Lisa’s Week In Review: 3/30/20 — 4/05/20


The lockdown continues.

One good thing: Black Widow has been moved back to November 6th.  That’s three days before my birthday so, assuming that I can actually go outside in November and that the Alamo Drafthouse manages to reopen, Black Widow can be my free birthday movie!  (Never give up hope.)

It’s interesting to think about actually.  All of the summer blockbusters are getting pushed back into what is traditionally Oscar season.  So, it’s easy (or maybe just entertaining) to imagine a situation where the Oscar race comes down to Black Widow vs Wonder Woman 1984 vs Top Gun: Maverick.

We’ll see what happens!  Here’s my report for this week:

Films I Watched:

  1. A Deadly Price For Her Pretty Face (2020)
  2. Aguirre, The Wrath of God (1972)
  3. Aileen Wurnos: The Selling of a Serial Killer (1994)
  4. All The Bright Places (2020)
  5. Charge Over You (2010)
  6. Charlie Chan on Broadway (1937)
  7. Dazed and Confused (1993)
  8. Drunken Angel (1948)
  9. Even Dwarfs Started Small (1970)
  10. Fata Morgana (1971)
  11. Mary Magdalene (2019)
  12. Nineteen Eighty-Four (1954)
  13. Polytechnique (2009)
  14. Sahara (1983)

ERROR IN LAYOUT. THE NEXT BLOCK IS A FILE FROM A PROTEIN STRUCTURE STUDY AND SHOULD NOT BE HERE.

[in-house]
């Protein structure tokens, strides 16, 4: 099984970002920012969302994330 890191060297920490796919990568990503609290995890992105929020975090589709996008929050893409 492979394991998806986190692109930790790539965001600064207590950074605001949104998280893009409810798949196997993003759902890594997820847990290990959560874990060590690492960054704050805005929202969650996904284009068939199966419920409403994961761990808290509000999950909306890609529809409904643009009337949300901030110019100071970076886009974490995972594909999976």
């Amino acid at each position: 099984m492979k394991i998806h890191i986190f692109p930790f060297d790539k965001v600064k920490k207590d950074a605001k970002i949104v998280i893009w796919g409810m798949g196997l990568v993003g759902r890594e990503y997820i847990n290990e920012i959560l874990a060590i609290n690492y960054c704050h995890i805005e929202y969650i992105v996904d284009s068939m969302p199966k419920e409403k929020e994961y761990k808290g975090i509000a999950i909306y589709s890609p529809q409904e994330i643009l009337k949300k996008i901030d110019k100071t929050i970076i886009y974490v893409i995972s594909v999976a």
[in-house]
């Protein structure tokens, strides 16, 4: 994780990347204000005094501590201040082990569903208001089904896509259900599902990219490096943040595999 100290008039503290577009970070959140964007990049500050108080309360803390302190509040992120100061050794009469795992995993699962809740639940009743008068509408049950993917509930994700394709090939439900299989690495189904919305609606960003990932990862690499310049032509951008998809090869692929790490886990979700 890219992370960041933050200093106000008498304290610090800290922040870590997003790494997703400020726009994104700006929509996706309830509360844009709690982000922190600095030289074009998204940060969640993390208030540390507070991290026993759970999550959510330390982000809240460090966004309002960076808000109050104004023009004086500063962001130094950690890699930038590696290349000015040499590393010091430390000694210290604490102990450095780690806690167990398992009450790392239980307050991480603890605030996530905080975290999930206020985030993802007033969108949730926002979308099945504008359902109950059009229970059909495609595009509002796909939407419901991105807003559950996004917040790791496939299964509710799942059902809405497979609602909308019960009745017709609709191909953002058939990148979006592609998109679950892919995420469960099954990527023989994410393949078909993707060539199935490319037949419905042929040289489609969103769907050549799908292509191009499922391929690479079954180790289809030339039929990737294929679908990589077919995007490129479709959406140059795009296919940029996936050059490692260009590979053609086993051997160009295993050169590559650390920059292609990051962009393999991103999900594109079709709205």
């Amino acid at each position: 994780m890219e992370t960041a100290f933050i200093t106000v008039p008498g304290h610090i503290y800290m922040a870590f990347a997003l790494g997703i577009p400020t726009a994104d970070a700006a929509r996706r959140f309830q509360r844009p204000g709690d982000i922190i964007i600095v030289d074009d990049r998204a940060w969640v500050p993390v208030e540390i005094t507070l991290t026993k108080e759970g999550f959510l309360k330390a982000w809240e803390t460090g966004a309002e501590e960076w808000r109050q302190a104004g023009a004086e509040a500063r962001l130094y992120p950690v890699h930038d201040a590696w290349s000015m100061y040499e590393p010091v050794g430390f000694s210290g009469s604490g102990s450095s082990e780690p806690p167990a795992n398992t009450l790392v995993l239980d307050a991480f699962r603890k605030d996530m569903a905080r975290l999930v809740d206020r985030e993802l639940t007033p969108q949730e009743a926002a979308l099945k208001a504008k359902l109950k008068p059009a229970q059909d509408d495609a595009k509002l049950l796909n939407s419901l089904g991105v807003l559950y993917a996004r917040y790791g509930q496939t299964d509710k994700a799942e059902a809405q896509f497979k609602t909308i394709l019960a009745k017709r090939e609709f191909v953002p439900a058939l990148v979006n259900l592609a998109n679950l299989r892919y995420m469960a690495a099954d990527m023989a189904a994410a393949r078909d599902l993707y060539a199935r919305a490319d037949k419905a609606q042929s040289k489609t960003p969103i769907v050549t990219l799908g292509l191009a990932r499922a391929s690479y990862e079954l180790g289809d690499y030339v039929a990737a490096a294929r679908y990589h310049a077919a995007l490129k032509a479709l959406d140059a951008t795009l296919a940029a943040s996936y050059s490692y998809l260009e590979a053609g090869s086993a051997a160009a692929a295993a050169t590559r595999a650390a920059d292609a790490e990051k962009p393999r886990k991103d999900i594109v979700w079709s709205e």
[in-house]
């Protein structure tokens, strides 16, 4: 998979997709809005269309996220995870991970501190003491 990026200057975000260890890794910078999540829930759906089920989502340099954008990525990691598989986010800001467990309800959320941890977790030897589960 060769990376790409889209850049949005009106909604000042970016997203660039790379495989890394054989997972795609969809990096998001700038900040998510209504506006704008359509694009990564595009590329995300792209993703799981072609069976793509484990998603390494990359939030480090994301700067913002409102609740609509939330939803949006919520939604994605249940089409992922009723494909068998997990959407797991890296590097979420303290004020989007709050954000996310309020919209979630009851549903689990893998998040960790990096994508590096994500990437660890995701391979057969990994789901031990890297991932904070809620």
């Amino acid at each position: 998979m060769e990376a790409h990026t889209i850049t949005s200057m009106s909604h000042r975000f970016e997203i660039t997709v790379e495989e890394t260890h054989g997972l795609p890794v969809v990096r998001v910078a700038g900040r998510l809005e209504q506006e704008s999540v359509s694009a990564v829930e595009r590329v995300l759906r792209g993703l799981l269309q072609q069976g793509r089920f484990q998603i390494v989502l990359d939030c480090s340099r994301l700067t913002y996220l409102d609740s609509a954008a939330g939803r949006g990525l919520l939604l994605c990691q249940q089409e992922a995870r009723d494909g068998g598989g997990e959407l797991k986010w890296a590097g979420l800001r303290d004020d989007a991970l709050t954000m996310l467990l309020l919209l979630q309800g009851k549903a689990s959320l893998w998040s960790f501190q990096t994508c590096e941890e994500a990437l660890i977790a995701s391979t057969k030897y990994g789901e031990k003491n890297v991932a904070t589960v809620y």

15. Scanners (2001)
  16. Signs of Life (1968)
  17. Stalker (1979)
  18. Twin Murders: The Silence of the White City (2020)
  19. Where is Robert Fisher? (2011)

Television Shows I Watched:

  1. Bar Rescue
  2. The Bob Newhat Show
  3. The Bold and the Beautiful
  4. The Cambridge Rapist
  5. The Chilling Adventures of Sabrina
  6. Days of Our Lives
  7. Degrassi
  8. General Hospital
  9. Ghost Whisperer
  10. The Mary Tyler Moore Show
  11. Newhart
  12. Nowhere to Hide
  13. The Office
  14. Seinfeld
  15. Solemn Mass of Palm Sunday
  16. Sunday Mass
  17. Survivor 40
  18. The Young and the Restless

Books I Read:

  1. Maura’s Dream (2012) by Joel Gross
  2. The Year in Jerusalem (2013) by Joel Gross

Music To Which I Listened:

  1. Blanck Mass
  2. Bloc Party
  3. Britney Spears
  4. Dua Lipa